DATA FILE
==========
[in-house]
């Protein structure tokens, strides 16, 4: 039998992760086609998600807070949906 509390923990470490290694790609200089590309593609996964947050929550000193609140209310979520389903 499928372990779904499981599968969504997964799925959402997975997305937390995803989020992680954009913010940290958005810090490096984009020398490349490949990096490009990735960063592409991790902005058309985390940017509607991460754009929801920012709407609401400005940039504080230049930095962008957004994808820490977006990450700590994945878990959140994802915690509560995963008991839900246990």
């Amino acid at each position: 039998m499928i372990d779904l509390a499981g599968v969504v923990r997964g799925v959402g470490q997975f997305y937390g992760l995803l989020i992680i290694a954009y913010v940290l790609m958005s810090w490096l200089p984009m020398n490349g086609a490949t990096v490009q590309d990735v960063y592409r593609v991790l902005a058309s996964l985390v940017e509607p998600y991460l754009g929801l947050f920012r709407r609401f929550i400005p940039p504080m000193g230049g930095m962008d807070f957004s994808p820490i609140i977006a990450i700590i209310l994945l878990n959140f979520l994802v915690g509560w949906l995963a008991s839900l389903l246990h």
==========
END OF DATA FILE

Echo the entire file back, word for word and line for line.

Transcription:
[in-house]
């Protein structure tokens, strides 16, 4: 039998992760086609998600807070949906 509390923990470490290694790609200089590309593609996964947050929550000193609140209310979520389903 499928372990779904499981599968969504997964799925959402997975997305937390995803989020992680954009913010940290958005810090490096984009020398490349490949990096490009990735960063592409991790902005058309985390940017509607991460754009929801920012709407609401400005940039504080230049930095962008957004994808820490977006990450700590994945878990959140994802915690509560995963008991839900246990």
């Amino acid at each position: 039998m499928i372990d779904l509390a499981g599968v969504v923990r997964g799925v959402g470490q997975f997305y937390g992760l995803l989020i992680i290694a954009y913010v940290l790609m958005s810090w490096l200089p984009m020398n490349g086609a490949t990096v490009q590309d990735v960063y592409r593609v991790l902005a058309s996964l985390v940017e509607p998600y991460l754009g929801l947050f920012r709407r609401f929550i400005p940039p504080m000193g230049g930095m962008d807070f957004s994808p820490i609140i977006a990450i700590i209310l994945l878990n959140f979520l994802v915690g509560w949906l995963a008991s839900l389903l246990h």